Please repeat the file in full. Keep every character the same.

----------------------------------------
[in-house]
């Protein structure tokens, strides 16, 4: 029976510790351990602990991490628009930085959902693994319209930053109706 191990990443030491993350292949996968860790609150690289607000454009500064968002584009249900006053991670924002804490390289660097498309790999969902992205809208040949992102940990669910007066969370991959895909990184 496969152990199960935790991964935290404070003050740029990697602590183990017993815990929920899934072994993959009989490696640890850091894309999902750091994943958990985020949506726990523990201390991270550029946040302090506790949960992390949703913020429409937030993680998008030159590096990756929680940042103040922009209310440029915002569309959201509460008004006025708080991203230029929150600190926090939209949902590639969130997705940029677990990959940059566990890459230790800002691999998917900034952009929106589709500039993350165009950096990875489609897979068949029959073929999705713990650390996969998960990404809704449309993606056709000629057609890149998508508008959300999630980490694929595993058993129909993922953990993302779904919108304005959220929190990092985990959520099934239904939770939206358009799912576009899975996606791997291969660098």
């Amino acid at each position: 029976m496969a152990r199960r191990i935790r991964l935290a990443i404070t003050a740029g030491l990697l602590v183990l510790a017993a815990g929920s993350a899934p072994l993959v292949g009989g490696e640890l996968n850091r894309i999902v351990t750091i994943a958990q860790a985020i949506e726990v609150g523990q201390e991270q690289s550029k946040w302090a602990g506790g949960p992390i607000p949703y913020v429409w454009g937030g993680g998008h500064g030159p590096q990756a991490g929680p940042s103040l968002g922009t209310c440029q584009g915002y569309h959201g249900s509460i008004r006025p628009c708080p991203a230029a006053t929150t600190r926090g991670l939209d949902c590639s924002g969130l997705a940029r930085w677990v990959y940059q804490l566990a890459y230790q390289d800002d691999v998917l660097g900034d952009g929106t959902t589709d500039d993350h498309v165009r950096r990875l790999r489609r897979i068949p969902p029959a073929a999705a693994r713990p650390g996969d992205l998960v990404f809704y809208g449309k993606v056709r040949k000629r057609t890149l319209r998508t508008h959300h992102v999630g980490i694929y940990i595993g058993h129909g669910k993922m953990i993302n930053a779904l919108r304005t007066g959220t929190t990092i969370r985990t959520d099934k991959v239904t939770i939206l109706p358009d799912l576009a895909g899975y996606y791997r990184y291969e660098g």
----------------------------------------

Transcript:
[in-house]
């Protein structure tokens, strides 16, 4: 029976510790351990602990991490628009930085959902693994319209930053109706 191990990443030491993350292949996968860790609150690289607000454009500064968002584009249900006053991670924002804490390289660097498309790999969902992205809208040949992102940990669910007066969370991959895909990184 496969152990199960935790991964935290404070003050740029990697602590183990017993815990929920899934072994993959009989490696640890850091894309999902750091994943958990985020949506726990523990201390991270550029946040302090506790949960992390949703913020429409937030993680998008030159590096990756929680940042103040922009209310440029915002569309959201509460008004006025708080991203230029929150600190926090939209949902590639969130997705940029677990990959940059566990890459230790800002691999998917900034952009929106589709500039993350165009950096990875489609897979068949029959073929999705713990650390996969998960990404809704449309993606056709000629057609890149998508508008959300999630980490694929595993058993129909993922953990993302779904919108304005959220929190990092985990959520099934239904939770939206358009799912576009899975996606791997291969660098």
């Amino acid at each position: 029976m496969a152990r199960r191990i935790r991964l935290a990443i404070t003050a740029g030491l990697l602590v183990l510790a017993a815990g929920s993350a899934p072994l993959v292949g009989g490696e640890l996968n850091r894309i999902v351990t750091i994943a958990q860790a985020i949506e726990v609150g523990q201390e991270q690289s550029k946040w302090a602990g506790g949960p992390i607000p949703y913020v429409w454009g937030g993680g998008h500064g030159p590096q990756a991490g929680p940042s103040l968002g922009t209310c440029q584009g915002y569309h959201g249900s509460i008004r006025p628009c708080p991203a230029a006053t929150t600190r926090g991670l939209d949902c590639s924002g969130l997705a940029r930085w677990v990959y940059q804490l566990a890459y230790q390289d800002d691999v998917l660097g900034d952009g929106t959902t589709d500039d993350h498309v165009r950096r990875l790999r489609r897979i068949p969902p029959a073929a999705a693994r713990p650390g996969d992205l998960v990404f809704y809208g449309k993606v056709r040949k000629r057609t890149l319209r998508t508008h959300h992102v999630g980490i694929y940990i595993g058993h129909g669910k993922m953990i993302n930053a779904l919108r304005t007066g959220t929190t990092i969370r985990t959520d099934k991959v239904t939770i939206l109706p358009d799912l576009a895909g899975y996606y791997r990184y291969e660098g």